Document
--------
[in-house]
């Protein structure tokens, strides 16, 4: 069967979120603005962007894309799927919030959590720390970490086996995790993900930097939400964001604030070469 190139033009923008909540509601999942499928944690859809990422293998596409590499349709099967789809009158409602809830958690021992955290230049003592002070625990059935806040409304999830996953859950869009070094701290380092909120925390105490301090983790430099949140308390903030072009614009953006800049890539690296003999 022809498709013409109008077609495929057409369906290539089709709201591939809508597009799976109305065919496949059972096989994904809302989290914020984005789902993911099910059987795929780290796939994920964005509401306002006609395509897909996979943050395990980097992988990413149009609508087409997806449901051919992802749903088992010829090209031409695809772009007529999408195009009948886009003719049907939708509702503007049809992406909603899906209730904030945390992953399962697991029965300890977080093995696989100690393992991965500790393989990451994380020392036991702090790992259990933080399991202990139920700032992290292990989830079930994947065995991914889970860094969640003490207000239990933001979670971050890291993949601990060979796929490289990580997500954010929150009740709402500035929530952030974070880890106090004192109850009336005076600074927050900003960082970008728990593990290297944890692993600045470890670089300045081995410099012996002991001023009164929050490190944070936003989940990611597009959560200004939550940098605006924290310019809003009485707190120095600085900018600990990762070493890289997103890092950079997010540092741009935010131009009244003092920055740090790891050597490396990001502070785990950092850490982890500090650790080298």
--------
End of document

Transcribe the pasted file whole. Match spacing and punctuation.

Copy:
[in-house]
């Protein structure tokens, strides 16, 4: 069967979120603005962007894309799927919030959590720390970490086996995790993900930097939400964001604030070469 190139033009923008909540509601999942499928944690859809990422293998596409590499349709099967789809009158409602809830958690021992955290230049003592002070625990059935806040409304999830996953859950869009070094701290380092909120925390105490301090983790430099949140308390903030072009614009953006800049890539690296003999 022809498709013409109008077609495929057409369906290539089709709201591939809508597009799976109305065919496949059972096989994904809302989290914020984005789902993911099910059987795929780290796939994920964005509401306002006609395509897909996979943050395990980097992988990413149009609508087409997806449901051919992802749903088992010829090209031409695809772009007529999408195009009948886009003719049907939708509702503007049809992406909603899906209730904030945390992953399962697991029965300890977080093995696989100690393992991965500790393989990451994380020392036991702090790992259990933080399991202990139920700032992290292990989830079930994947065995991914889970860094969640003490207000239990933001979670971050890291993949601990060979796929490289990580997500954010929150009740709402500035929530952030974070880890106090004192109850009336005076600074927050900003960082970008728990593990290297944890692993600045470890670089300045081995410099012996002991001023009164929050490190944070936003989940990611597009959560200004939550940098605006924290310019809003009485707190120095600085900018600990990762070493890289997103890092950079997010540092741009935010131009009244003092920055740090790891050597490396990001502070785990950092850490982890500090650790080298």